Banana, Addison ‘ Dispatch: Live on Stage

By Peter Blandino


Calvin Theatre

October 21

A fervent gathering of youth from the five-college area assembled last Sunday night at King Street in North Hampton. Anticipation shook the walls of the Calvin Theatre, flooding the modestly sized venue with sizzling vibrations.

Resonating their jazzy funk through the bones of the jiving crowd, Addison Groove Project opened up the show with a fiery performance. Hailing from Beantown, Addison Groove entwines the improvisational jamming of the Grateful Dead with a soulful rhythm characteristic of James Brown. The combination of jazz and funk, highlighted by the radiant stage presence of alto saxophonist John Hall, mirrors the same confluence of musical elements mastered by Deep Banana Blackout.

But Addison Groove Project is lacking where DBB thrives. Hope Clayburn’s striking vocals, in addition to her stunning manipulation of the saxophone and the flute, add a certain intangibility to Deep Banana

Blackout, making them one of the most successful bands to emerge from the Northeast. Conversely, AGP’s Brendan McGinn’s uninspired and dull vocals created a sizeable void in an otherwise fulfilling set. McGinn’s performance had the audience thankful that Addison Groove Project’s music focuses more on instrumental worth and less on the lyrics. All things considered, the powerful horns, backed by John Hall’s stunning display, led the way in a performance packed with funk that affectively got the crowd grooving in time for the main attraction.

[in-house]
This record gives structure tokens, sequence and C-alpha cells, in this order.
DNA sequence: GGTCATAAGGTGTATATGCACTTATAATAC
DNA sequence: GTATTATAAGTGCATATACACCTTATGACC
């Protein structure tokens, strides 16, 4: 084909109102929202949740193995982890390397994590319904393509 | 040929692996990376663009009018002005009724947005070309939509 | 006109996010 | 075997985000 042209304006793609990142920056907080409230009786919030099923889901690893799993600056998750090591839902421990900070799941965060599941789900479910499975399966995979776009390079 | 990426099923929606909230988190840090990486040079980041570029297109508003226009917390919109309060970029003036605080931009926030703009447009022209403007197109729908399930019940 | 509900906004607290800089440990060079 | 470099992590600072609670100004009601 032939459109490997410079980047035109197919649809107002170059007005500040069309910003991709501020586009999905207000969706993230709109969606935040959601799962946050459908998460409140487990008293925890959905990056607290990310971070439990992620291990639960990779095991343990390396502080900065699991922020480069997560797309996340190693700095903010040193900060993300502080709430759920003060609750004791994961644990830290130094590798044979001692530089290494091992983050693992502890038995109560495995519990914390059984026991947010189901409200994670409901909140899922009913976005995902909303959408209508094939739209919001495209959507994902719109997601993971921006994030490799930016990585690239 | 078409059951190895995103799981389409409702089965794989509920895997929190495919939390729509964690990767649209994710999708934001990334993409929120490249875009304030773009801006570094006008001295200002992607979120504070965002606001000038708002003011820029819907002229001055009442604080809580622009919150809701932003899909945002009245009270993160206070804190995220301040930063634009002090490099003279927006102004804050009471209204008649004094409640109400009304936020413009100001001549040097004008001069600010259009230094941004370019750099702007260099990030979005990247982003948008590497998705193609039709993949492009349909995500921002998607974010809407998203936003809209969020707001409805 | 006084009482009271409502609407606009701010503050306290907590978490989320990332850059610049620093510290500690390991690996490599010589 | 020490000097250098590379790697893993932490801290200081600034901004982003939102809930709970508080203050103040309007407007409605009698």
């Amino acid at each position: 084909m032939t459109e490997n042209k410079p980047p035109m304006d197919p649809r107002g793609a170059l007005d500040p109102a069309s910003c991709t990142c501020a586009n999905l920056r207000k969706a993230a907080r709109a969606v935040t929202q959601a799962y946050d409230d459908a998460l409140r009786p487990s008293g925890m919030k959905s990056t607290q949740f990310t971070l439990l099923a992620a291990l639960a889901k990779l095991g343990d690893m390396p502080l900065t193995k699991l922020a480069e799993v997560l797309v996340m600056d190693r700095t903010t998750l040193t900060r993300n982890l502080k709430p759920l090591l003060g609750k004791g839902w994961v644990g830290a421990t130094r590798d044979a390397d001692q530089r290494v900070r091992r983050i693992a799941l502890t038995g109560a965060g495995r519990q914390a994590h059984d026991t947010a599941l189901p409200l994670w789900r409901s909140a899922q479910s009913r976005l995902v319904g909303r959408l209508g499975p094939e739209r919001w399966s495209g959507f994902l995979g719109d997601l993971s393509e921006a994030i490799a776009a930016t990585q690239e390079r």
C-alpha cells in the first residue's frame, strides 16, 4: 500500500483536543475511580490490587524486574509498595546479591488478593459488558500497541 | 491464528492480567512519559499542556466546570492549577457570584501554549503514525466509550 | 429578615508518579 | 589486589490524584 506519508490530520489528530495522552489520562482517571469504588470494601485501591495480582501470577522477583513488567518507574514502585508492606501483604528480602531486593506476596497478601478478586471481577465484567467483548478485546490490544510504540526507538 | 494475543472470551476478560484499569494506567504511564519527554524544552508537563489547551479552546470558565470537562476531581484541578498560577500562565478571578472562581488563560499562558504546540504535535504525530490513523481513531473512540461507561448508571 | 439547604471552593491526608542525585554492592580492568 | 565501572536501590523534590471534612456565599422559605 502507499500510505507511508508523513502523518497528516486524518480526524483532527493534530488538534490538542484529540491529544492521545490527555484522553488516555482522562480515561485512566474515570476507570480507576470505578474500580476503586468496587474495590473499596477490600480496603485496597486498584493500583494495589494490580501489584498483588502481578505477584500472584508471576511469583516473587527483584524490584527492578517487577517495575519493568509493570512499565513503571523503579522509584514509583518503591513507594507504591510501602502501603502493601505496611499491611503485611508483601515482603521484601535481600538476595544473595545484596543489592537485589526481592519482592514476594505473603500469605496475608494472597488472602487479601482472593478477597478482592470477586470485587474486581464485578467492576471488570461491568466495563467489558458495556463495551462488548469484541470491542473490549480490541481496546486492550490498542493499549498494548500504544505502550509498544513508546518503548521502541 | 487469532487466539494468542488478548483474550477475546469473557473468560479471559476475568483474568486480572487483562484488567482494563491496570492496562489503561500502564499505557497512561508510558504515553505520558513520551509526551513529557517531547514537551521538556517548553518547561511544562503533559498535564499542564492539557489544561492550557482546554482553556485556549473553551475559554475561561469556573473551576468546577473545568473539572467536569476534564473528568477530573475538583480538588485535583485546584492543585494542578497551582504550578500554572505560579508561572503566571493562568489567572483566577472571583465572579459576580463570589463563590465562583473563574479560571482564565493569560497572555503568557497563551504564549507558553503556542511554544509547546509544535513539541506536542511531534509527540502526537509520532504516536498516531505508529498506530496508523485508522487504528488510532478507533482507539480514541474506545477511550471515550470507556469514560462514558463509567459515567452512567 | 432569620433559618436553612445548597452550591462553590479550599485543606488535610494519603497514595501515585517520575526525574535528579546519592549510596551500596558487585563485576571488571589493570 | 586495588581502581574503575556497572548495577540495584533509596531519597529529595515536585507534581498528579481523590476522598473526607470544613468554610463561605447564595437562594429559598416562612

The Dispatch sound plants its roots in different genres, creating a sound that continues to prosper in today’s music scene. With transitions from jazz to reggae to hip-hop, the band keeps its audience in suspense. The funky bass work of Pete Heimbold will have one jiving to reggae reminiscent of Bob Marley and the Wailers. The guitar work and vocals of Chad Urmston will fill your head with a “sublime” high. The tri-vocalists show their multi-faceted talents by switching instruments for a change in pace. Brad Corrigan emerges from behind his drums to perform dazzling guitar solos as Pete replaces his bass to strum acoustic melodies, and Urmston pounds out the beat on percussion. The versatility of Dispatch produces a flowing set that is constantly shifting from one style to another.

With the release of a new live album entitled Gut the Van on the horizon, Dispatch was fired up for the show. Early in the set, John Hall resurfaced with saxophone in hand for a jazzed up version of “Bang Bang,” the title track of the 1997-released album. The remainder of the show consisted partly of tunes from the same album, including “Here We Go,” and a crowd-pleasing performance of “Out Loud” that flowed into a medley of classic Bob Marley songs. Throughout the set, Dispatch played to the crowd. Pete Heimbold honored the mainly UMass-comprised crowd for their energy and support. Boston native Chad Urmston praised Ray Bourque for his Stanley Cup victory, garnering a huge response from the crowd. The show was highlighted by a soothing version of “Cover This” that featured the glowing vocals of both Urmston and Corrigan, and Heimbold’s melodious strumming of the acoustic guitar. The conclusion of the show saw the crowd eagerly singing along to the popular hit, “General,” followed by an intense encore presentation of “Bats in the Belfry.”

Fans in attendance witnessed a terrific show, but I for one am reluctant to say that Dispatch has the potential of reaching luminary status. There is no doubt that this young trio is one of the most naturally gifted and talented bands on the scene, but they lack in originality, and above all, powerful lyrics. Their sound is derived from many great artists, but upon hearing it, one might believe he or she is listening to OAR or Dave Matthews. Dispatch has yet to display anything groundbreaking or especially innovative in their live performances or in their five previously released albums. Lyrically, Dispatch fills their songs with repetitive ideas and trite expressions. These weaknesses should not hinder the young musicians to the top in today’s music scene, but they will prevent them from leaving the impact on the industry as such legends including The Doors, Bob Dylan, and Sublime.